Jared Leto: Yeah, I think that she knows she is not going to live. And really that scene’s about that—the acceptance of her own death. You know, that frustration of the circumstances. She’s doomed and kind of knows it. And from that scene out, she’s just—she’s surrendered. Even when she goes to see her father, I think, it’s about, you know, forgiving him for being not present in her life and unable to love her for who she is. So, yeah—I mean, I think it’s, for a while—maybe she’s living for Ron—for the Club, for other people. She’s like a dog you meet at the pound, you know? I had a dog I got at the pound one time—the most beautiful dog you’ve ever seen: a white husky with blue eyes. One blue, one brown. And, you know, you just couldn’t imagine who would ever leave this dog at the pound. He was the most beautiful dog you’ve ever seen. And I was like—I was getting it for a girl at the time. I ended up keeping the dog. Twelve years. Just passed away, actually. But the dog—you know, I brought the dog home and it was this perfect beautiful dog but it had epilepsy. So that’s probably why somebody gave the dog up, you know. I never thought about this before. But in some ways this dog—the dog was like the most loving, kind, like—it just fell in love with everybody and was just the sweetest dog in the world. It wanted to be loved. Just wanted to be loved and love other people. And I think Rayon was the same way. It’s always dangerous comparing your character to a dog. It was a great dog...
Groucho: I know that you’re sick today. I’m wondering—did you catch the acting bug again?
Groucho: Are you thinking about maybe doing some more roles—or was this an exception?
Jared Leto: I don’t know yet. It depends if something comes—I’m not reading scripts, still. I wasn’t before. Which is great. I mean, I don’t want to sound like I’m not grateful for opportunities. But what a great thing to be able to do: to not have to ever be desperate to go to work. That’s such a luxury. I was saying...that the only person who works less than me or—I may work less than him now—is Daniel Day-Lewis. You know?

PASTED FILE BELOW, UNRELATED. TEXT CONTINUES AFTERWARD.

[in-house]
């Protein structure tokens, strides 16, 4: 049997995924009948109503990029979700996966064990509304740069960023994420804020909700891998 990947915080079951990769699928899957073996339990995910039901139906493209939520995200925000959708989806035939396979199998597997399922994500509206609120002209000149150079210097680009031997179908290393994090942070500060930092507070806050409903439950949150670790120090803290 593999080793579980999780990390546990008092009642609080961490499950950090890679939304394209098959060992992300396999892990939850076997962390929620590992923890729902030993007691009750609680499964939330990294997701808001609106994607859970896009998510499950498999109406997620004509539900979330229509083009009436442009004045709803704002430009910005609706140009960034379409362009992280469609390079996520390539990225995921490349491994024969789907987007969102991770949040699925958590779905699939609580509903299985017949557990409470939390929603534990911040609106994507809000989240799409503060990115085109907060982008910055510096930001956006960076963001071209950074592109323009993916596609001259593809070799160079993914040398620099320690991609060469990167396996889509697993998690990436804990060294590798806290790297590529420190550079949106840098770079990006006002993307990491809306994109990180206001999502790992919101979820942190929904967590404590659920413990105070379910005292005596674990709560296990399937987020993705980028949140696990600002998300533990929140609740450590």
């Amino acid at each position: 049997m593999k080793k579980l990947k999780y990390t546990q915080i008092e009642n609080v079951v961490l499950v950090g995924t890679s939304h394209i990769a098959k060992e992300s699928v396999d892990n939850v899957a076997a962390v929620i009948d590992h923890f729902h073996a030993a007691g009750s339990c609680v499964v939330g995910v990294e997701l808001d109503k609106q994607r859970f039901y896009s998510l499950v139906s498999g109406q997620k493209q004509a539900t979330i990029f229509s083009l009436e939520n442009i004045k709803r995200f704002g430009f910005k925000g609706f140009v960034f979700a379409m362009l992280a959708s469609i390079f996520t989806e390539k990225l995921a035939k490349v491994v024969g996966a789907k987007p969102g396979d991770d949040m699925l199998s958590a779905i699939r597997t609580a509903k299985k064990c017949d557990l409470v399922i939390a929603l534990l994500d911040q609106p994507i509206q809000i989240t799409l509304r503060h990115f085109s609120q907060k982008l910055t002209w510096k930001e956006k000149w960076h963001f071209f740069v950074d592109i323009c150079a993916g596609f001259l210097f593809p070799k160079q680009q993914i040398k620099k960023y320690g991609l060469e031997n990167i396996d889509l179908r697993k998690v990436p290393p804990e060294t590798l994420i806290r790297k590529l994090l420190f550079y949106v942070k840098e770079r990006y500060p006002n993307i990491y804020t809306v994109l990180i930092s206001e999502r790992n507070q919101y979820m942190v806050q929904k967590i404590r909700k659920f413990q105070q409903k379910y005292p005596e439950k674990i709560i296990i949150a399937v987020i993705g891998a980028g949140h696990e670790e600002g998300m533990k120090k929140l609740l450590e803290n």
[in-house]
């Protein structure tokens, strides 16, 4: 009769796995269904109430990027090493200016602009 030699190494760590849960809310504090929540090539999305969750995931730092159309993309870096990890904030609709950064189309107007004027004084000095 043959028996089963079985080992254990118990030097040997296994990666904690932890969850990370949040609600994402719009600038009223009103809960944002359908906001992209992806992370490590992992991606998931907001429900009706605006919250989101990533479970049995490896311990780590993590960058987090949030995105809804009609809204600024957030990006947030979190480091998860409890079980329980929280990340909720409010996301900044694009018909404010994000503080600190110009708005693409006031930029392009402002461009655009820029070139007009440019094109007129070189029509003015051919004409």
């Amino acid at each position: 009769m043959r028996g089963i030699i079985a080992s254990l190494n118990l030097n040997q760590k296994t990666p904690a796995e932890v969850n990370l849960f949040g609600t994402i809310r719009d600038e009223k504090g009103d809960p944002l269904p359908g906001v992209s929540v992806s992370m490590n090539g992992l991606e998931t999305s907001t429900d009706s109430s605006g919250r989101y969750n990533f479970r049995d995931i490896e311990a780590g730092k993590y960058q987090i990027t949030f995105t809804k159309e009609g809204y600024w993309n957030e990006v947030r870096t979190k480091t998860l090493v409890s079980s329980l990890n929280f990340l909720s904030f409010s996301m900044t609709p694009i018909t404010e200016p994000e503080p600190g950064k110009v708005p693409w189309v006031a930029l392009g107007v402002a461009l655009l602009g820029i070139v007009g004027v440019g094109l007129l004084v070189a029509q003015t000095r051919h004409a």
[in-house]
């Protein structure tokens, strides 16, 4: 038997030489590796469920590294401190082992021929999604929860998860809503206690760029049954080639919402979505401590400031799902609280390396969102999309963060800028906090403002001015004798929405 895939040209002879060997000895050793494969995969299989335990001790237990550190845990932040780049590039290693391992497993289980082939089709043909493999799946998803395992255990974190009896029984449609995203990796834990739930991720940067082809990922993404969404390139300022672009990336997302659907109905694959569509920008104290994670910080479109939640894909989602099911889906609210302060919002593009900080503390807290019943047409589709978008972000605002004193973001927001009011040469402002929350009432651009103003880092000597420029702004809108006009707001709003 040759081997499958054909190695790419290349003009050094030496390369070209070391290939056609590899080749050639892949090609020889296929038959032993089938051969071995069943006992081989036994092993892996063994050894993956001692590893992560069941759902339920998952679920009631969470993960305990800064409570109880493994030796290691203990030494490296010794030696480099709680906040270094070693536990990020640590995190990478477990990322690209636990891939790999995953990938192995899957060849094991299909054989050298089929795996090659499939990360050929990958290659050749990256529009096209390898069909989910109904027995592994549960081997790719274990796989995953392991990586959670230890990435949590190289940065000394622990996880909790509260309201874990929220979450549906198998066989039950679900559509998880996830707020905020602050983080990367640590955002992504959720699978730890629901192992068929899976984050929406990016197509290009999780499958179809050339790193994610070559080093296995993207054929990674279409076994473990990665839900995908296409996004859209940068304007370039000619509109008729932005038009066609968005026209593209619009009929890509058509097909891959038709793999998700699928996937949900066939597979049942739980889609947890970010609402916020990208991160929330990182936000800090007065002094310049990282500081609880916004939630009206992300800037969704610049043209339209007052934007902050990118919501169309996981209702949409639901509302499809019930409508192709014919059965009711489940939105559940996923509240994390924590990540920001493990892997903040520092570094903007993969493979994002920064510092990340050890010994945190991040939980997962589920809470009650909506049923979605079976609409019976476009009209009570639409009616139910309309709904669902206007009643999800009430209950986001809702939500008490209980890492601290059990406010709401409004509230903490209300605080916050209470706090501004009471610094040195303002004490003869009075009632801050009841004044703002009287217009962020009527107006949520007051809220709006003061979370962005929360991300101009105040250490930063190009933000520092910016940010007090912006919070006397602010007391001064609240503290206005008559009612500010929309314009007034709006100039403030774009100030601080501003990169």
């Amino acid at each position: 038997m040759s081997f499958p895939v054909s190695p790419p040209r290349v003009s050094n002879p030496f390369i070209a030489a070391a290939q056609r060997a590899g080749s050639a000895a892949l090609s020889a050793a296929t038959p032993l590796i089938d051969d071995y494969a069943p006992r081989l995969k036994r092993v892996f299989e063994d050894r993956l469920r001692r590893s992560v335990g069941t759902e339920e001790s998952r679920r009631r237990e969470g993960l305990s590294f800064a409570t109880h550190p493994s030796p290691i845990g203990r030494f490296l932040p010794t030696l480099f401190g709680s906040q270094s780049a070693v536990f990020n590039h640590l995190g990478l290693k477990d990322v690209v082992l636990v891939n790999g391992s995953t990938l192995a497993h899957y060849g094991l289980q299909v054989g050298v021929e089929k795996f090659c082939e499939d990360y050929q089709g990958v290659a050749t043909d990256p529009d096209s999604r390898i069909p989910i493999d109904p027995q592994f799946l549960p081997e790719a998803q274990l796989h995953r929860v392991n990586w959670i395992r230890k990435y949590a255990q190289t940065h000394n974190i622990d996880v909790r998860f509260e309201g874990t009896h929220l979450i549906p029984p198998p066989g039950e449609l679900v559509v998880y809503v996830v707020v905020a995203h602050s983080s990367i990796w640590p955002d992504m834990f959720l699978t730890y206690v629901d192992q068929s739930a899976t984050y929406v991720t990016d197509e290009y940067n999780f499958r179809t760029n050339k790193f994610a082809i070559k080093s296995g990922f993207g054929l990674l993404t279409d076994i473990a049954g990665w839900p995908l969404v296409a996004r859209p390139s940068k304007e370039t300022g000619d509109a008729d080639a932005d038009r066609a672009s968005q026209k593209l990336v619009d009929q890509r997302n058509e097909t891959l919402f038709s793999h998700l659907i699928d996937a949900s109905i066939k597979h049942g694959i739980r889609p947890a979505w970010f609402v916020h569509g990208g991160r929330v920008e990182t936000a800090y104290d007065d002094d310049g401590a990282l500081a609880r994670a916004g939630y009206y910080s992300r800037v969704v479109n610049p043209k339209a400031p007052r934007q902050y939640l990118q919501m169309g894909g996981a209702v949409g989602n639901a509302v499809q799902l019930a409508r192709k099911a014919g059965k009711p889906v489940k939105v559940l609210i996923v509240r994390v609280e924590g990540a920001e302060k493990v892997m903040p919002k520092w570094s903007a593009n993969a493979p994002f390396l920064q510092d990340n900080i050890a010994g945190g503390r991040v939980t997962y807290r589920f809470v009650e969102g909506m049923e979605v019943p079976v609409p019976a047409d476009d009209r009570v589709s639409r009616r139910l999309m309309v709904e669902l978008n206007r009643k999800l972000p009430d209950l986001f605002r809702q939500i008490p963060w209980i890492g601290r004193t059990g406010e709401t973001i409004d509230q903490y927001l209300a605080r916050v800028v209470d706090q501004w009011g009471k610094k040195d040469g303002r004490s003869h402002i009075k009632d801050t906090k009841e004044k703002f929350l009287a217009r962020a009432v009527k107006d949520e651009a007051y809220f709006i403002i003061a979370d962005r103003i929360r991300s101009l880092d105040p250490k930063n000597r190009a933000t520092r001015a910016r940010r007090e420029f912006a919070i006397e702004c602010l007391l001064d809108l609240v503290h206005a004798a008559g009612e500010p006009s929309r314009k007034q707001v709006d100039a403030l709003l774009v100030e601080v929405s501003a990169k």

Groucho: How did you end up doing this? How did this script come?
Jared Leto: Someone e-mailed me enough times to where I was like "Okay, I’ll look at it." And I don’t think they were desperate to have me in the part. I don’t think I was in—once you say "no" enough, at first people want you more. It’s like "Wait. He’s saying no?" It’s like "Let me ask him out again. He keeps turning me down." But then after a while, they’re like "Aww, hey. Fuck him. He’s never gonna act again." It’s been almost six years. It’s a long time. But I’m glad someone annoyed me enough with it, and so I took a look and—you know, a role of a lifetime. What an amazing part. It’s like, where do you go from here? Maybe I should never make another film. Be a good one to end on, wouldn’t it? Life is short. There’s a big world out there. Lots to explore...
Groucho: So what did you learn from spending whole days as a woman?
Jared Leto: Mmm. Well, I remember I went to Whole Foods once in a break in shooting. I went to stare at food. Which is a weird thing to do. And I got three looks. One of them was "Is that Jared? No." And the other one was like "Who is that?" And the third was "What is that?" You know, with a slight "I don’t like that," you know. So it was it was important to get that kind of—you know, for me, easy, because I’m working. But it was important to get that kind of judgemental, like, "That’s disgusting!" You know, "That scares me. I don’t like that. What’s the deal?" And then to imagine what that would have been like in 1985. You know, I couldn’t imagine walking through a supermarket in full drag in 1985. Oh my God. You’d better get funny and charming real quick. So you don’t get your ass kicked.